SuDS design to future-proof housing developments
Located at the intersection of Oxford suburbia and the surrounding countryside, Barton Park was conceived as a garden suburb designed for the 21st century, a blend of high quality urban living in harmony with its natural surroundings. The development will be the largest new residential development in Oxford and the aim for Barton Park was to build an exemplar development that provides a benchmark for future large developments in the area.
However, in order to meet the stated objective of a net reduction in run-off volumes the designers realised that a significant volume of water attenuation capacity was required. The designers chose to design this as below-ground structure constructed using modular plastic geocellular units. Structures such as this are formed of two elements; the skin and the structural element. The skin in this instance was an impermeable geomembrane designed to prevent water escaping from, or entering into the tank (as the tank was for attenuation as the native soils were not suitable for infiltration).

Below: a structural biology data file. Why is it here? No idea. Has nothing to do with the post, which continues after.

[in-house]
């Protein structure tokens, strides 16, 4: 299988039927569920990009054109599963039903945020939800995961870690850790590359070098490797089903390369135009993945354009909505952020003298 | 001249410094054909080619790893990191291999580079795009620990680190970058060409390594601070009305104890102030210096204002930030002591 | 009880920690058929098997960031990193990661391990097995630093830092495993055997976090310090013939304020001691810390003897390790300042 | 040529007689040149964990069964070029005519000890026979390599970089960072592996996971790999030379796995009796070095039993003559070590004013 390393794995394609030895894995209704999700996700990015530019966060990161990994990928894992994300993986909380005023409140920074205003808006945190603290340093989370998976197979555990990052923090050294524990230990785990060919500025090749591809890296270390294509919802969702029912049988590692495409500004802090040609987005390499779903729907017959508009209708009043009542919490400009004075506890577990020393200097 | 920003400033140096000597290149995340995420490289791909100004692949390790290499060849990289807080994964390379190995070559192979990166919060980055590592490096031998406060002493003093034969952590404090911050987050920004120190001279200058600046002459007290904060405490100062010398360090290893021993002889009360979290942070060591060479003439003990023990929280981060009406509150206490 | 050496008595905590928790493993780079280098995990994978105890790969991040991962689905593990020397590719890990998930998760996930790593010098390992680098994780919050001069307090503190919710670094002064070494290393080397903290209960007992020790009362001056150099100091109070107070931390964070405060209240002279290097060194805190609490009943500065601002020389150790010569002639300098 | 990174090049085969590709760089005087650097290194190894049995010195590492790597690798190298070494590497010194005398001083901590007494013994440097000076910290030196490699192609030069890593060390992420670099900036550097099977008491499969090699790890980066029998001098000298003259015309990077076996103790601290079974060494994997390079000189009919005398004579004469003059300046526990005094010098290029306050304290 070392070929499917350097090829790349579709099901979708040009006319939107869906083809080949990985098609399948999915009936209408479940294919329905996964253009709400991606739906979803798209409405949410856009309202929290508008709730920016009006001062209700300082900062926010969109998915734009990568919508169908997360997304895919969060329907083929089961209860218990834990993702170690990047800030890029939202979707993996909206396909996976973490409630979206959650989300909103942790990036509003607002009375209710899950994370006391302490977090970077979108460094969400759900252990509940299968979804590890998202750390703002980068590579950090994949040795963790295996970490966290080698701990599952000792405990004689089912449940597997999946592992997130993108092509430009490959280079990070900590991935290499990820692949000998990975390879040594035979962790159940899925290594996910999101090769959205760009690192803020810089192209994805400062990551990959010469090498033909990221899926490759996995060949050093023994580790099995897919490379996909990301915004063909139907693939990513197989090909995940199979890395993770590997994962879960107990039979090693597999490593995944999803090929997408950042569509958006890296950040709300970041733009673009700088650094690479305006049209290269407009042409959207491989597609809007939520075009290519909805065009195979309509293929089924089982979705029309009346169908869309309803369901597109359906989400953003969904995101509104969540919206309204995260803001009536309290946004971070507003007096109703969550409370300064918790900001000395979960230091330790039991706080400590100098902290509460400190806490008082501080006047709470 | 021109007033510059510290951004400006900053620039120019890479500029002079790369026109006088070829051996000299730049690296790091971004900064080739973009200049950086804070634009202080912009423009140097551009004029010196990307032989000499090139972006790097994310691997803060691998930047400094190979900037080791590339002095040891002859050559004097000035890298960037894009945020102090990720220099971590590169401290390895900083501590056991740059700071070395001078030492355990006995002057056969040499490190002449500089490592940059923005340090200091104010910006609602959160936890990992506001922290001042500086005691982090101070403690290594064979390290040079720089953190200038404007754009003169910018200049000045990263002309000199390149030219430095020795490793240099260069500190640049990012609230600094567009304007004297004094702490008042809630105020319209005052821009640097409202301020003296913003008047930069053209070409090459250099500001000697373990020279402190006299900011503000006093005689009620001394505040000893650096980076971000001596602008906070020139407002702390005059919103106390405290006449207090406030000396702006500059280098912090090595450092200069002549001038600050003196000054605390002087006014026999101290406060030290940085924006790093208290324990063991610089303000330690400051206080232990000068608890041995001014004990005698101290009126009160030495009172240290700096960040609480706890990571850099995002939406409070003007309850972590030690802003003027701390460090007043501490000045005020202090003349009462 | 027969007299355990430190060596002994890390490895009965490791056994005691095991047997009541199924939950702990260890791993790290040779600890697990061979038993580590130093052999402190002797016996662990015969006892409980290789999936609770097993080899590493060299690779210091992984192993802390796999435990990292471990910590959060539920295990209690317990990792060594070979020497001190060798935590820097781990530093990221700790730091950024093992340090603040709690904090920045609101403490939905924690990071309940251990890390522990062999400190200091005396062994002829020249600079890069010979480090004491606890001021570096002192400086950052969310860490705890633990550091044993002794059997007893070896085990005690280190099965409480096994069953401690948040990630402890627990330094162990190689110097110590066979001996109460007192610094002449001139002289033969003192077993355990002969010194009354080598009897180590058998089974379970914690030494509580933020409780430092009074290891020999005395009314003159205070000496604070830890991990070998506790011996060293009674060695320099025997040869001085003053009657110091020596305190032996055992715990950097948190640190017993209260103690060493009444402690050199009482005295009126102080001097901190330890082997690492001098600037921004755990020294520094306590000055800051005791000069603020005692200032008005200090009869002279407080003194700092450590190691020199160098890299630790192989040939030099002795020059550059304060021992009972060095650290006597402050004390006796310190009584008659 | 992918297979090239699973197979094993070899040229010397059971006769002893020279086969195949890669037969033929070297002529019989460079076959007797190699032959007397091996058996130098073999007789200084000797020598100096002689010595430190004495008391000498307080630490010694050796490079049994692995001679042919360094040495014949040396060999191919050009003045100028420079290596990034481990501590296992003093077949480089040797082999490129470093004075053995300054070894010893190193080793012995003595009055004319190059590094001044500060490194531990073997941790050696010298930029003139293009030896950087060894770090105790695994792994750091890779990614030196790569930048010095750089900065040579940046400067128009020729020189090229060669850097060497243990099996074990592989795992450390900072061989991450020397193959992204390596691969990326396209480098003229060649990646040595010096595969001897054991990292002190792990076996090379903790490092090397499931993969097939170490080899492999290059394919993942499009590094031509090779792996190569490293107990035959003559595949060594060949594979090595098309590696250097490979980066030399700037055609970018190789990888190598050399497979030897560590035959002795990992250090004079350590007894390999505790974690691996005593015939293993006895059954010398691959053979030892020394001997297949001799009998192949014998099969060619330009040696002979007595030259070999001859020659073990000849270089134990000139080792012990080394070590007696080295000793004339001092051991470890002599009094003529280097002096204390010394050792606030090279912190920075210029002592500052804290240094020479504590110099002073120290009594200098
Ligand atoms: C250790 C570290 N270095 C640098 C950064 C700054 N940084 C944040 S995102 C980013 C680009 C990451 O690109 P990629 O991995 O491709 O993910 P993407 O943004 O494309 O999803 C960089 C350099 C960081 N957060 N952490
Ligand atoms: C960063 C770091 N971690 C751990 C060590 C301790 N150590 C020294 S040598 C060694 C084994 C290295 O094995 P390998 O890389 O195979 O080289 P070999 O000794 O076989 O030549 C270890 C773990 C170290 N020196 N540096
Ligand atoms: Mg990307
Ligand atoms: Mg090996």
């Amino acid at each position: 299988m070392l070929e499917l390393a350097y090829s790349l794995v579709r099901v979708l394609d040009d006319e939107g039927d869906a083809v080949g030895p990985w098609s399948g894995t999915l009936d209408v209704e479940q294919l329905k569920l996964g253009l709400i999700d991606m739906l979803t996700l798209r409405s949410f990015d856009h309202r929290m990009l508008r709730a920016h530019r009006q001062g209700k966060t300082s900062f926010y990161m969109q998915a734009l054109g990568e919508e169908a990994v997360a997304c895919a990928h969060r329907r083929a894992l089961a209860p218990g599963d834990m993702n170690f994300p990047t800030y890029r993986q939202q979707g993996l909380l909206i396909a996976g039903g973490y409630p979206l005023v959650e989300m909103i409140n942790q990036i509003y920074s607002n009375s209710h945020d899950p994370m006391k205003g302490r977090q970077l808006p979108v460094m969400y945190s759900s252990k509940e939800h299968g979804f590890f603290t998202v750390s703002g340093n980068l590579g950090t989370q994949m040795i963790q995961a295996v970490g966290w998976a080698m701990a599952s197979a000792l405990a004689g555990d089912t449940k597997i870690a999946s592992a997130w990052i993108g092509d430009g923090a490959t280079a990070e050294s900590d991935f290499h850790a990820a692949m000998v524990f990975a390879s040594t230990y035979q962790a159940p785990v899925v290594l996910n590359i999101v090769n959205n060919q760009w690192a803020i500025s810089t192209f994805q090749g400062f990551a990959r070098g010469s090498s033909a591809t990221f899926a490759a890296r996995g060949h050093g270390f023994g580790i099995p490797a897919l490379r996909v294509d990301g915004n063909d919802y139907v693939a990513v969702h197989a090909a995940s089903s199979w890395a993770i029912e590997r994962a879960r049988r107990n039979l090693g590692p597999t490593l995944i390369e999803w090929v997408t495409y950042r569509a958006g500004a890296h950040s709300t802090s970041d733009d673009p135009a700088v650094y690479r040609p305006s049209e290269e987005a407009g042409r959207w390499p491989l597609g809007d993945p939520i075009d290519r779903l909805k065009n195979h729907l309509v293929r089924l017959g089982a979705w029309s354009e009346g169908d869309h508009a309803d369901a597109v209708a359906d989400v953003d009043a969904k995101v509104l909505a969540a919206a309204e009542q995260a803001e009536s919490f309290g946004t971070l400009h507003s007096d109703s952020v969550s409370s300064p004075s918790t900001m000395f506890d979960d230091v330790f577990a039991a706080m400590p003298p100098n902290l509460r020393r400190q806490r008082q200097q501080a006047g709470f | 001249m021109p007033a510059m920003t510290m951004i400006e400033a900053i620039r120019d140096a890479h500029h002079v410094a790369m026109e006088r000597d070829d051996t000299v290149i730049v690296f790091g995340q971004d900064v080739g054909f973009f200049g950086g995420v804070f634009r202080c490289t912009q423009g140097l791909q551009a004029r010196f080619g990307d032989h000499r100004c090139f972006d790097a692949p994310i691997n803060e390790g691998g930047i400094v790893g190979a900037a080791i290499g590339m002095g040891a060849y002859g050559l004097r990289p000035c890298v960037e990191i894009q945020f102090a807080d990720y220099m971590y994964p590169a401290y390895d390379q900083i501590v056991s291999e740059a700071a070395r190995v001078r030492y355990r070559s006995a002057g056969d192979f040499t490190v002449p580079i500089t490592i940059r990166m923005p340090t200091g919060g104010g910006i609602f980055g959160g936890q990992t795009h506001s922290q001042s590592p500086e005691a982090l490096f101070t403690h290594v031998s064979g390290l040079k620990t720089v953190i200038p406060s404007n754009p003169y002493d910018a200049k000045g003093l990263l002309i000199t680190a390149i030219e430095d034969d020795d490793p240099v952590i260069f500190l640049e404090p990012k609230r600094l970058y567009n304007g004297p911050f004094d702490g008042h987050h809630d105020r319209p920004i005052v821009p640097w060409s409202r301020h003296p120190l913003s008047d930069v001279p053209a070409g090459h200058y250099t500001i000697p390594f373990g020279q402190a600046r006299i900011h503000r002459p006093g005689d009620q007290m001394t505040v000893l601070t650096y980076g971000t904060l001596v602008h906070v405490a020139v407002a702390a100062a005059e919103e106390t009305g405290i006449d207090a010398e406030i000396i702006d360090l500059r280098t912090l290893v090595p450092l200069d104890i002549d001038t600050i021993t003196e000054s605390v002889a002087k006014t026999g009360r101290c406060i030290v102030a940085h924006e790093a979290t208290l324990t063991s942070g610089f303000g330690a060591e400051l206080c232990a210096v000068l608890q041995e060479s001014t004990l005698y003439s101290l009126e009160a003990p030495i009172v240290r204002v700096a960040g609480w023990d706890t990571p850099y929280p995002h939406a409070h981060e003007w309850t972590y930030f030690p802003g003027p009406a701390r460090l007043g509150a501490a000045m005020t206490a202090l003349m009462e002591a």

The structural element consisted of a combination of Wavin AquaCell Prime and Plus geocellular units. These are high void (96%) structural units designed specifically for these applications. Prime were chosen as the primary material because their recycled polymer construction fitted the requirement of the sustainability engineer; the Plus product was selected because of its accessibility tunnel allowing entry for inspection and maintenance, a key requirement for the project engineers.
To achieve this the AquaCell Plus units are installed as rows within the structure forming a continual tunnel from one end of the tank to the other and is accessed through inspection chambers. Outflow from the tank was controlled by means of a flow control device located within a chamber on the outfall side of the tank. As the flow control device reaches maximum discharge the water then backs up within the tank and is held temporarily before being released at controlled discharge rate continuing after the storm event has finished. Using this tank design as resulted in around 3,000 cubic metres of attenuation capacity being integrated into the SuDS scheme for the development, helping protect the new residents from flooding now and into the future.
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